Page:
True, because I don't want to limit the user in what he can or cannot do.

Quote:
TrackTimecodeScale was created specifically for synchronisation of different tracks, wasn't it? As I understand, it allows modifying video/subtitle timecodes instead of resampling audio. So, if you agree that current method isn't suitable for audio, why not to use the proper one?
Because it wouldn't improve anything. You can use the current --sync method for video and subtitle tracks. You could use TrackTimecodeScale the same way for video and subtitle tracks. However, using TrackTimecodeScale on audio tracks would result in the same problems that using the current --sync method on audio track has. There's not much (if anything at all) to be gained.
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Old 6th April 2010, 18:20   #1512  |  Link
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Ok, there is something to be gained. Playback applications could activate actual audio resampling. However, as I said before, this is not implemented at the moment. Yes, it's a "chicken vs egg" problem. No, I will still not do it; mostly because I don't want to spend the time on implementing this in a backwards compatible manner.
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Old 6th April 2010, 18:28   #1513  |  Link
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Playback applications could activate actual audio resampling.
I take that back. The TrackTimecodeScale parameter explicitly only adds another multiplier for the timecodes. Its semantics do not imply that a track should be resampled in any way. So in order to find out whether or not the track has to be resampled the decoder would have to read a couple of packets, get their timecodes, compare the timecodes to the number of samples in respect to the sampling rate etc etc. This would all be guesswork and not be very precise.
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Old 6th April 2010, 19:37   #1514  |  Link
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True, because I don't want to limit the user in what he can or cannot do.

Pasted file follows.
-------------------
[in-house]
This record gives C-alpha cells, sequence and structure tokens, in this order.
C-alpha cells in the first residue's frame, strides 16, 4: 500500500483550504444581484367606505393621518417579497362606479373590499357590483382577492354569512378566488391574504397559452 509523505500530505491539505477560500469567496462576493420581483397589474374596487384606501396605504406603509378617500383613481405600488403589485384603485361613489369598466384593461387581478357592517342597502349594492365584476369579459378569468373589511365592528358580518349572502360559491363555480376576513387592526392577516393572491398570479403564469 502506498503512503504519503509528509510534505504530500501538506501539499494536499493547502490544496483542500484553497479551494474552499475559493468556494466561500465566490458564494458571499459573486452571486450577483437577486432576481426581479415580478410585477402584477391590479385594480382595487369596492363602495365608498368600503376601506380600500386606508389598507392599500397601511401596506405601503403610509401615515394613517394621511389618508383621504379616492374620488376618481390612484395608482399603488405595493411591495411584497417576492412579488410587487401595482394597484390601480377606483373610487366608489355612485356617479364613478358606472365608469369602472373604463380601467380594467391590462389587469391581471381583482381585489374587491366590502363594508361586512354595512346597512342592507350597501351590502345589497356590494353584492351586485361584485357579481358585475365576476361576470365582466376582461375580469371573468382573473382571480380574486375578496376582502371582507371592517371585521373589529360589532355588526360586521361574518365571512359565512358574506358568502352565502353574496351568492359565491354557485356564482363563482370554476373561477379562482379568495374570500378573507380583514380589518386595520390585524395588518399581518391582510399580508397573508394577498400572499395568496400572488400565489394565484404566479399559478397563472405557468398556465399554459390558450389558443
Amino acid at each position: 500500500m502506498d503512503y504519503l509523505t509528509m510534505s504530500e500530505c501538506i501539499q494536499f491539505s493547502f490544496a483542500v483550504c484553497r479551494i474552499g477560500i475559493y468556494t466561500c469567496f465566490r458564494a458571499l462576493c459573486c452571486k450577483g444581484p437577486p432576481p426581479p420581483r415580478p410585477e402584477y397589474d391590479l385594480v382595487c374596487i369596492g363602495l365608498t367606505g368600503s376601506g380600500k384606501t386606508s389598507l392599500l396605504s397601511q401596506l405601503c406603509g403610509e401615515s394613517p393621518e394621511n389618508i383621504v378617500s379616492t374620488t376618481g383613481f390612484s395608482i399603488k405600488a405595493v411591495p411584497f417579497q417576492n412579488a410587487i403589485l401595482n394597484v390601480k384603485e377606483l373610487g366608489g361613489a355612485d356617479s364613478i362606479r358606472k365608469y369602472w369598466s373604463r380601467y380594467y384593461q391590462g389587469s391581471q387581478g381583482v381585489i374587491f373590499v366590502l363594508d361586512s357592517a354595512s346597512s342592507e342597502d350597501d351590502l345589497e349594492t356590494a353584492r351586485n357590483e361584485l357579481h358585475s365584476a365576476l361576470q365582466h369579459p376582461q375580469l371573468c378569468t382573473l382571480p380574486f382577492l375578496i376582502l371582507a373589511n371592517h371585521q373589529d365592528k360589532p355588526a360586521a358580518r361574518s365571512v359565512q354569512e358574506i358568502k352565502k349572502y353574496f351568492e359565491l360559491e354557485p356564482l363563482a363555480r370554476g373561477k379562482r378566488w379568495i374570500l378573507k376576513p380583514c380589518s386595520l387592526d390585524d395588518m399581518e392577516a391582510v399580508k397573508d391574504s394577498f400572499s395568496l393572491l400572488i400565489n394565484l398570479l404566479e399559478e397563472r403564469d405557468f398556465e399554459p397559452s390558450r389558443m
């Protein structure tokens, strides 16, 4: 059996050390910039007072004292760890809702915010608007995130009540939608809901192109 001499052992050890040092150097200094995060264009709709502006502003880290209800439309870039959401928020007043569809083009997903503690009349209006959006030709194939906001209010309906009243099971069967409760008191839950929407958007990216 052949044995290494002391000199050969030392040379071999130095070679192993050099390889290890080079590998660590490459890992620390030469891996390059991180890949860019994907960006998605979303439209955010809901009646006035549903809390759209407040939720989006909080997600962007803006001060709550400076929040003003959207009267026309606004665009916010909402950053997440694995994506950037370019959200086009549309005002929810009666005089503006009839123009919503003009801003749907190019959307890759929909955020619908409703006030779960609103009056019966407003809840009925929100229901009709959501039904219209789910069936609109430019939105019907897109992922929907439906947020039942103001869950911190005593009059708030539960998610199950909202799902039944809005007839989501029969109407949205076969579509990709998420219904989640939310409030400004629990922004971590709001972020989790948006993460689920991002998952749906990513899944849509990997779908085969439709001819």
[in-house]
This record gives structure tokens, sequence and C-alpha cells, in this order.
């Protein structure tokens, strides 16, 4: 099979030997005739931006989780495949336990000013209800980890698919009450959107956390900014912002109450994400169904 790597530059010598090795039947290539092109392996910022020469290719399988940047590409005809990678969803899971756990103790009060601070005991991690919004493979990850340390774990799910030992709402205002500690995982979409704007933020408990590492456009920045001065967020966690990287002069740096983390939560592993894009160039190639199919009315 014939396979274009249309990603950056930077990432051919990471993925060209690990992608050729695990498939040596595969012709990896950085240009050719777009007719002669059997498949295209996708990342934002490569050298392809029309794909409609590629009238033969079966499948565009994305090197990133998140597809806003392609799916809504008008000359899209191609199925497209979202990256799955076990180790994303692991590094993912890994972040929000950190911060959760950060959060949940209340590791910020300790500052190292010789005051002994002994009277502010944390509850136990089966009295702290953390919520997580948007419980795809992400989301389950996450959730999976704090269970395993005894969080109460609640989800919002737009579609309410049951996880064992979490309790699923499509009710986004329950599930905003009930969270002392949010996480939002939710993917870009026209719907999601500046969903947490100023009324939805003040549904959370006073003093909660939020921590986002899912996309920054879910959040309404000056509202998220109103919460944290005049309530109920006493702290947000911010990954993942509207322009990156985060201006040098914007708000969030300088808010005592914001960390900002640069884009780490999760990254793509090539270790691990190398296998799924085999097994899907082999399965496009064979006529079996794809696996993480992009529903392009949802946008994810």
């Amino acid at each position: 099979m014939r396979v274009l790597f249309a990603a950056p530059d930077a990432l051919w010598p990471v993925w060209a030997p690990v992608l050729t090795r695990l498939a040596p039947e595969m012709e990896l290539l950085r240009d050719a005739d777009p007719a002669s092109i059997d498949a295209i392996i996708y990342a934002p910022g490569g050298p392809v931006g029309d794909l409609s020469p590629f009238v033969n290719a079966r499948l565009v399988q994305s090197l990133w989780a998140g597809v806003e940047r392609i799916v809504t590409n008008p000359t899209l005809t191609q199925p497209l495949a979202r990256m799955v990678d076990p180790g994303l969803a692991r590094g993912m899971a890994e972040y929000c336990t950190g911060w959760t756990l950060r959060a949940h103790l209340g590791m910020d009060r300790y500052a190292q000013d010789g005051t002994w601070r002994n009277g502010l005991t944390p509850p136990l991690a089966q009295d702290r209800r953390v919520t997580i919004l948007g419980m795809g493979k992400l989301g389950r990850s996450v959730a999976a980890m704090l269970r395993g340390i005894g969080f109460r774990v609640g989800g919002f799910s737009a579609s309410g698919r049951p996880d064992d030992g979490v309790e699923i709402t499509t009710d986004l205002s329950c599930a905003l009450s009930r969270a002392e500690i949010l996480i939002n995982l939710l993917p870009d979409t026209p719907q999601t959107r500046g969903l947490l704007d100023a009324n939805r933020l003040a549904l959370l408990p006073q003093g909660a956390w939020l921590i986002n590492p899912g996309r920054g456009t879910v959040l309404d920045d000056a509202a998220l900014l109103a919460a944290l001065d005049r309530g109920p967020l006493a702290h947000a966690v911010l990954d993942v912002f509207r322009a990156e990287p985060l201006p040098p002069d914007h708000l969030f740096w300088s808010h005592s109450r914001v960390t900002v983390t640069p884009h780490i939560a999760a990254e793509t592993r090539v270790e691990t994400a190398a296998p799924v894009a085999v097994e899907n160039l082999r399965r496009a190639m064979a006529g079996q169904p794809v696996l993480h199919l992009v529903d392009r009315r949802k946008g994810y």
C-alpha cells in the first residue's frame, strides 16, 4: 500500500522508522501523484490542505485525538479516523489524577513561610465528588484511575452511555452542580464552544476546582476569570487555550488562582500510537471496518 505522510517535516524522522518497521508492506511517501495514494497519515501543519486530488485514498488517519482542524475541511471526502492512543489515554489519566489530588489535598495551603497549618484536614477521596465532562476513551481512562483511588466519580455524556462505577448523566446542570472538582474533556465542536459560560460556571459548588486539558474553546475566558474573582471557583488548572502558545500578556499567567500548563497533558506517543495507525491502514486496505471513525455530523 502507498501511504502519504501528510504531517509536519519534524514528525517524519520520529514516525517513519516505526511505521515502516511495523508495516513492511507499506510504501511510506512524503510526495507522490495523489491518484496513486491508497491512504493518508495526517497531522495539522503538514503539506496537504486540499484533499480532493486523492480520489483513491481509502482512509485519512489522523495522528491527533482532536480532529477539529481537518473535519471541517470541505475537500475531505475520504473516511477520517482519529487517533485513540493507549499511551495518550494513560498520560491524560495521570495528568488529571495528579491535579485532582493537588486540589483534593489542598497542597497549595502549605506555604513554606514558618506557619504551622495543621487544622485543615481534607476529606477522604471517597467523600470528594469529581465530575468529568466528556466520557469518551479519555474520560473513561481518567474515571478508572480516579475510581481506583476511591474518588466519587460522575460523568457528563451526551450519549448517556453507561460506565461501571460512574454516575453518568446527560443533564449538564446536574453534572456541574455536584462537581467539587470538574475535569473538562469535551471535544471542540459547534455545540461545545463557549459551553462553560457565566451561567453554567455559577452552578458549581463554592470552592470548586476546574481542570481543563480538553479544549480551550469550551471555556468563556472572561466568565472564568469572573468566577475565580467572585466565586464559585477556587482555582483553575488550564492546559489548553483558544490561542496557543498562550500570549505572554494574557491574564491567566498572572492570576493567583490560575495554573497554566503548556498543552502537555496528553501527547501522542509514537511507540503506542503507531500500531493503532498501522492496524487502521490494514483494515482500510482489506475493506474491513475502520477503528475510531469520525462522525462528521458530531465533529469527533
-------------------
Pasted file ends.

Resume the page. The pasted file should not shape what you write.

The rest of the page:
But it's completely not suitable for audio. Modifying audio frame duration is just wrong and it has nothing to do with the name of the option used for it.
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Because it wouldn't improve anything. You can use the current --sync method for video and subtitle tracks.
There is already --default-duration for it.
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You could use TrackTimecodeScale the same way for video and subtitle tracks.
Is there such option in mkvmerge or in mmg?
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However, using TrackTimecodeScale on audio tracks would result in the same problems that using the current --sync method on audio track has. There's not much (if anything at all) to be gained.
Well, TrackTimecodeScale modifies only specific header parameter and not the whole timecodes. It doesn't require audio resampling. It's easy to recognize if this parameter was used. TrackTimecodeScale was designed for sync, it doesn't produce weird audio tracks and doesn't require to break spec compliance for proper playback. So the only problem is lack of support, which is partially caused by mkvmerge using some hack instead of this parameter.
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I don't want to spend the time on implementing this in a backwards compatible manner.
What do you mean by "backwards compatible"? Yes, current --sync looks just like an alias for this parameter, and it would be better to change it's behavior. But you can add something like --TrackTimecodeScale instead and leave --sync unchanged.
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So in order to find out whether or not the track has to be resampled the decoder would have to read a couple of packets, get their timecodes, compare the timecodes to the number of samples in respect to the sampling rate etc etc. This would all be guesswork and not be very precise.
Not at all. If player doesn't want to resample, then it just modifies timecodes of other streams to keep in sync. That's what some splitters do with current method.
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Old 6th April 2010, 19:48   #1515  |  Link